I think that the Biden administration will improve the tenor of domestic-related China policy and reassert US leadership on the global stage. It will, for example, recommit to membership and leadership in the Paris Climate Agreement, the World Health Organization, and the UN Human Rights Council, among other international agreements and organizations. At the same time, I hope that the new administration will not lose the comprehensive approach that the Trump administration adopted in its consideration of China policy.
The incoming national security advisor, Jake Sullivan, was quoted in the Wall Street Journal earlier this month saying, “China always saw an escape hatch through their economic relations with others,” as a result of what Sullivan views as the Trump administration's unilateral approach to Beijing. Biden has reportedly indicated that he would like to create a grand alliance to counter Beijing’s aggressive actions. Do you think he can convince other countries to cooperate, especially those that have lucrative commercial arrangements with Beijing?
Certainly I hope that the United States and Europe, as well as the US partners in Asia and elsewhere, can find common ground and purpose in developing a coordinated China policy. However, it will not be easy. The Europeans just agreed to a new investment treaty with China, despite the fact that the incoming Biden administration was quietly suggesting that the European Union first consult with the United States. It is easy to talk about cooperation but much more difficult to effect it.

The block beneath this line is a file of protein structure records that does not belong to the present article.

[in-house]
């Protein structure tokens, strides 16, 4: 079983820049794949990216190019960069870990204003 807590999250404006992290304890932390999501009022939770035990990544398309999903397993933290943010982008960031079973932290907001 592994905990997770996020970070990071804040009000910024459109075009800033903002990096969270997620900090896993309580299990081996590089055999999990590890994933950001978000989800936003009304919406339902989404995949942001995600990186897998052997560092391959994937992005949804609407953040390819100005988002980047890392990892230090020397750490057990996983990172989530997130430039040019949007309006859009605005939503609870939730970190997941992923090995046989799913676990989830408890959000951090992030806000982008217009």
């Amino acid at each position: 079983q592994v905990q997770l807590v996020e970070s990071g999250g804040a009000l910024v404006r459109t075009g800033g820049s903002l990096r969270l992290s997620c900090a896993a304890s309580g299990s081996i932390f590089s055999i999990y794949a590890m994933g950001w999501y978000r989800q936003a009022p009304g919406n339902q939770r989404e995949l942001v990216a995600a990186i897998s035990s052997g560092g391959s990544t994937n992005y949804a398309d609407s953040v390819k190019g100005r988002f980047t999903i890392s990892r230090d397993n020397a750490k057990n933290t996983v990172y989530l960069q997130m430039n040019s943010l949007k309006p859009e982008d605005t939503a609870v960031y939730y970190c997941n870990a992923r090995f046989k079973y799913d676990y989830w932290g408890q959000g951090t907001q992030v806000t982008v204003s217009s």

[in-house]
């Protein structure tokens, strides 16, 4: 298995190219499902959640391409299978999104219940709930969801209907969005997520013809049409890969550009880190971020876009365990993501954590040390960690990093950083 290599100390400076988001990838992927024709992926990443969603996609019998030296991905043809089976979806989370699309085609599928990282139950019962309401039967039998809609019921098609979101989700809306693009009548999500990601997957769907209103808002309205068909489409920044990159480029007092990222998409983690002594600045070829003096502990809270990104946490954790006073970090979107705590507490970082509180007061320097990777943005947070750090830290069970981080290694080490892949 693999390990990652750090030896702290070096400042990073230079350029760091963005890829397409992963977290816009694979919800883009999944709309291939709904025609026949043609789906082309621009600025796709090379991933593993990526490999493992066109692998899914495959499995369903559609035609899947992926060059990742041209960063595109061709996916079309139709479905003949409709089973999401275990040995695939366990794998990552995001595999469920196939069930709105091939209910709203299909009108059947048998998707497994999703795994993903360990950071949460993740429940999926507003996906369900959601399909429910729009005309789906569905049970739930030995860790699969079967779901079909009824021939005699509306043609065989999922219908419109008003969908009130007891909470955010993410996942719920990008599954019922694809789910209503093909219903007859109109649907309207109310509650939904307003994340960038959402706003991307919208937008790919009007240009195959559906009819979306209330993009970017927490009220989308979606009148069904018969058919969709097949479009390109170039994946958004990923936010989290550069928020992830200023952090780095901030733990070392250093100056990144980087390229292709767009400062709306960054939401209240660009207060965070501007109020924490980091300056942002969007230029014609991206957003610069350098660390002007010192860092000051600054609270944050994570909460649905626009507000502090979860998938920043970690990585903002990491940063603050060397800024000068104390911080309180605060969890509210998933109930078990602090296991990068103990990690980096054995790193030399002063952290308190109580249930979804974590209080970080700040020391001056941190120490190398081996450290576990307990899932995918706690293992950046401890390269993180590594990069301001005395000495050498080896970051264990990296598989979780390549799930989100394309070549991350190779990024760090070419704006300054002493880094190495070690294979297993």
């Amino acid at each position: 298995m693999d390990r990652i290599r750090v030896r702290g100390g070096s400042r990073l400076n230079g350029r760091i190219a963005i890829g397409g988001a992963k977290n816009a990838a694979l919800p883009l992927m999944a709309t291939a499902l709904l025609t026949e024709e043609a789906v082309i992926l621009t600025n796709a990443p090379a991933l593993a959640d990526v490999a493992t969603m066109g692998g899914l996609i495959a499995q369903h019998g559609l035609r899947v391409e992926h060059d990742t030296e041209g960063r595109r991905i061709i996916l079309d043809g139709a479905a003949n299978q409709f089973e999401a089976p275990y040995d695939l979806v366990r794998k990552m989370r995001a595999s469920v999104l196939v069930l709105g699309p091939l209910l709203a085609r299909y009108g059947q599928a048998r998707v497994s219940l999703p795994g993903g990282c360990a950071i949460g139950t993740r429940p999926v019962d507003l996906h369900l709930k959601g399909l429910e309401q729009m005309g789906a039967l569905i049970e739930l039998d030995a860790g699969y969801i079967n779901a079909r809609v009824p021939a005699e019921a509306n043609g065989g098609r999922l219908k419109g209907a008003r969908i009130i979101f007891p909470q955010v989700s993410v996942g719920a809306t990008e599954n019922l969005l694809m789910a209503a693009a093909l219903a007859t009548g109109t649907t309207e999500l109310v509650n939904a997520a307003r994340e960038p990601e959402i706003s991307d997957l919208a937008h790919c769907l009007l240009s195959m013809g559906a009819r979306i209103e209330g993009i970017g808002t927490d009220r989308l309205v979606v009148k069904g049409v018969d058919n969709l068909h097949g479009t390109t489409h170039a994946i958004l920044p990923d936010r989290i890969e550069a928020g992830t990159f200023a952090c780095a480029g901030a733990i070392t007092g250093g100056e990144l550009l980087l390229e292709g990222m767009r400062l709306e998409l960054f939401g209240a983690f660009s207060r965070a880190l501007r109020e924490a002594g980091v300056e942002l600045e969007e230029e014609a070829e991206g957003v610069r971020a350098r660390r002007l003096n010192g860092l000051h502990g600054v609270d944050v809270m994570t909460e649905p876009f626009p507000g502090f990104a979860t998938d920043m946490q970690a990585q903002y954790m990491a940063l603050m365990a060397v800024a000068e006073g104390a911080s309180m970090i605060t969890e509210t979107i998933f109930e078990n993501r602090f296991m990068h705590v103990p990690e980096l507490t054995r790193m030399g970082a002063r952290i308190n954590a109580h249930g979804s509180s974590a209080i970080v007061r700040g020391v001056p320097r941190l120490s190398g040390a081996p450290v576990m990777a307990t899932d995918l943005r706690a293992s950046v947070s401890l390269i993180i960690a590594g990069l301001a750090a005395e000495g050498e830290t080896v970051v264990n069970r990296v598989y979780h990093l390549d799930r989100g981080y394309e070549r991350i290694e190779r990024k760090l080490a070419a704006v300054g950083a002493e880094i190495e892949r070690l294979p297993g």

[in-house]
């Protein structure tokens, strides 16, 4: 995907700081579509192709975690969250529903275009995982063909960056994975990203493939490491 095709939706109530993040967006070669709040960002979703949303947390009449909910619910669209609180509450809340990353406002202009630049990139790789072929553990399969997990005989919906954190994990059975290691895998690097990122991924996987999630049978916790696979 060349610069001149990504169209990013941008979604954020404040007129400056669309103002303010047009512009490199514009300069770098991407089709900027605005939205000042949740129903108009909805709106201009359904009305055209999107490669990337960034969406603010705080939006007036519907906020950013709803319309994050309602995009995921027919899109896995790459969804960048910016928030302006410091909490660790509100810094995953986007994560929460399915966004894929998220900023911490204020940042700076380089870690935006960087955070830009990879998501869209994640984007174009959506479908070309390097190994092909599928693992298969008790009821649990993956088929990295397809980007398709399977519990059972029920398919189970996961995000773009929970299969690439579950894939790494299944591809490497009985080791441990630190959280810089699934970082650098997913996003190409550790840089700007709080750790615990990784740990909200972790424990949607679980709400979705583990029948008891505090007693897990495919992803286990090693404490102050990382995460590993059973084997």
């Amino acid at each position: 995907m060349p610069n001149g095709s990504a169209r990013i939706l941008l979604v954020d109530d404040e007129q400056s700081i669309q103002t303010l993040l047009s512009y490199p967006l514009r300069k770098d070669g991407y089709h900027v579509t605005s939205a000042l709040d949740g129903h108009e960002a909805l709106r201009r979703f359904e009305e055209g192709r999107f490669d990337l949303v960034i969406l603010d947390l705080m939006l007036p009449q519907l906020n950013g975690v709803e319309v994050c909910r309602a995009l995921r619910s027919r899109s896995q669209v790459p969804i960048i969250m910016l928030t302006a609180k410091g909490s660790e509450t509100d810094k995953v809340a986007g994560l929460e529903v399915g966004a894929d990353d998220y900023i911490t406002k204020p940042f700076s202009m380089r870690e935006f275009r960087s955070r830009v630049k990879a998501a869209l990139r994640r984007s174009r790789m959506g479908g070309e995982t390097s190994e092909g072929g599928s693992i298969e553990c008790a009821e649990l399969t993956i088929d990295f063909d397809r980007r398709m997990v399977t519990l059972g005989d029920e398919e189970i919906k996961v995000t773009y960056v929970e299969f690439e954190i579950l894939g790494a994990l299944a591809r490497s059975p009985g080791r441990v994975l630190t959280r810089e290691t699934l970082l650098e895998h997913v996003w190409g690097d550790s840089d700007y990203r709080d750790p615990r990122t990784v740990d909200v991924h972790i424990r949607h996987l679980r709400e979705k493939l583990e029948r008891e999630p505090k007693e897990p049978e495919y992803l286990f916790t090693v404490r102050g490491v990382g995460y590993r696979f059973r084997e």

The good news is that our Asian partners such as Japan, Australia, and India don’t need much persuasion to get on board. Oftentimes they are ahead of the United States in identifying new challenges posed by Chinese policies. Increasingly, too, significant groups of European policy makers and societies are pressing their leaders to adopt tougher measures around Chinese human rights and governance issues, as well as influence activities. I think there is significant scope for cooperation on these issues, as well as on issues such as standard setting for the next generation of information technologies.
Does the United States have an answer to China’s Belt and Road Initiative (BRI)?
The United States shouldn’t think in terms of creating its own version of the Belt and Road. Instead the United States and its allies should focus on what they do best. For example, as the economies of Africa, Latin America, and Southeast Asia move forward with their development and urbanization processes, why not support a global initiative around smart cities that includes support for technological innovation, environmental sustainability, and good governance.
US policy should not be about competing with China on China’s terms. Frankly, there is already a lot of pushback against the Belt and Road from within the host countries. China has overreached and, to a significant extent, the BRI carries within it the seeds of its own destruction. The United States should focus on thinking creatively about what it does best and bring that to the world.
Earlier this month, fifty pro-democracy dissidents were arrested in Hong Kong. Do you expect any action on the part of the United States, and what tools do we have at our disposal to counter Beijing's crackdown on democracy?